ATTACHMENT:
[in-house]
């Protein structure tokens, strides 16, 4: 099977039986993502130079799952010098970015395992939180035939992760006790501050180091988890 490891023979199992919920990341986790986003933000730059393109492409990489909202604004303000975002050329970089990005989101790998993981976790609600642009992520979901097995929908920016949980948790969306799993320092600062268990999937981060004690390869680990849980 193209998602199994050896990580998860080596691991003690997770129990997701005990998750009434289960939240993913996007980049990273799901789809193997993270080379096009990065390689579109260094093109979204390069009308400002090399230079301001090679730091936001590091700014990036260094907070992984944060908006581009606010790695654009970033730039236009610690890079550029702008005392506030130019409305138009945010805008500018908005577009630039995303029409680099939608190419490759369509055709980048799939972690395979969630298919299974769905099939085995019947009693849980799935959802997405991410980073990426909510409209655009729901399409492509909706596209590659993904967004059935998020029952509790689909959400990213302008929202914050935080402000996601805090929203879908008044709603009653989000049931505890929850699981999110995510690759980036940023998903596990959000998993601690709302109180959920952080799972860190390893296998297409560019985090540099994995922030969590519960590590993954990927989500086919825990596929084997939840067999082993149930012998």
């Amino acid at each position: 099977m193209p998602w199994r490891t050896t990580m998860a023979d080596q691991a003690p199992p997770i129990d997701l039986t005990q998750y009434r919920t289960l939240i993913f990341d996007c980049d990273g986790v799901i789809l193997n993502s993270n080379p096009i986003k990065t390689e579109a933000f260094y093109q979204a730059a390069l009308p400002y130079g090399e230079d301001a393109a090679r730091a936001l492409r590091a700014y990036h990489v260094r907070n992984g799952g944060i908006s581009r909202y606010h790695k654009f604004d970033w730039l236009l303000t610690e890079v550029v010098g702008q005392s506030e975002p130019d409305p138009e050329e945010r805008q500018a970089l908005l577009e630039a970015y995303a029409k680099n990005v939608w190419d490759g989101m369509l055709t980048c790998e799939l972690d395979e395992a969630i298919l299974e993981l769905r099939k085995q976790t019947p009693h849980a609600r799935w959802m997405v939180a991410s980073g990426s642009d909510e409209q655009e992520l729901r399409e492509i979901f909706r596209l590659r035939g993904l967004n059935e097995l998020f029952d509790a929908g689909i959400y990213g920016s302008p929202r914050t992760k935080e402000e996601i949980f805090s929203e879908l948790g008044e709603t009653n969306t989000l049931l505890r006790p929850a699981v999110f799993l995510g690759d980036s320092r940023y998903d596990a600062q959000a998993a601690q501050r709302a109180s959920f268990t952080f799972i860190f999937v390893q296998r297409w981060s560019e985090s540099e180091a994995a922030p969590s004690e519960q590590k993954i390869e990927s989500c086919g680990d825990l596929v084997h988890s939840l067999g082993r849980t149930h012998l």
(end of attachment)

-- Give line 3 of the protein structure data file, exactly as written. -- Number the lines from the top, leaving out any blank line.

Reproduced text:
């Amino acid at each position: 099977m193209p998602w199994r490891t050896t990580m998860a023979d080596q691991a003690p199992p997770i129990d997701l039986t005990q998750y009434r919920t289960l939240i993913f990341d996007c980049d990273g986790v799901i789809l193997n993502s993270n080379p096009i986003k990065t390689e579109a933000f260094y093109q979204a730059a390069l009308p400002y130079g090399e230079d301001a393109a090679r730091a936001l492409r590091a700014y990036h990489v260094r907070n992984g799952g944060i908006s581009r909202y606010h790695k654009f604004d970033w730039l236009l303000t610690e890079v550029v010098g702008q005392s506030e975002p130019d409305p138009e050329e945010r805008q500018a970089l908005l577009e630039a970015y995303a029409k680099n990005v939608w190419d490759g989101m369509l055709t980048c790998e799939l972690d395979e395992a969630i298919l299974e993981l769905r099939k085995q976790t019947p009693h849980a609600r799935w959802m997405v939180a991410s980073g990426s642009d909510e409209q655009e992520l729901r399409e492509i979901f909706r596209l590659r035939g993904l967004n059935e097995l998020f029952d509790a929908g689909i959400y990213g920016s302008p929202r914050t992760k935080e402000e996601i949980f805090s929203e879908l948790g008044e709603t009653n969306t989000l049931l505890r006790p929850a699981v999110f799993l995510g690759d980036s320092r940023y998903d596990a600062q959000a998993a601690q501050r709302a109180s959920f268990t952080f799972i860190f999937v390893q296998r297409w981060s560019e985090s540099e180091a994995a922030p969590s004690e519960q590590k993954i390869e990927s989500c086919g680990d825990l596929v084997h988890s939840l067999g082993r849980t149930h012998l």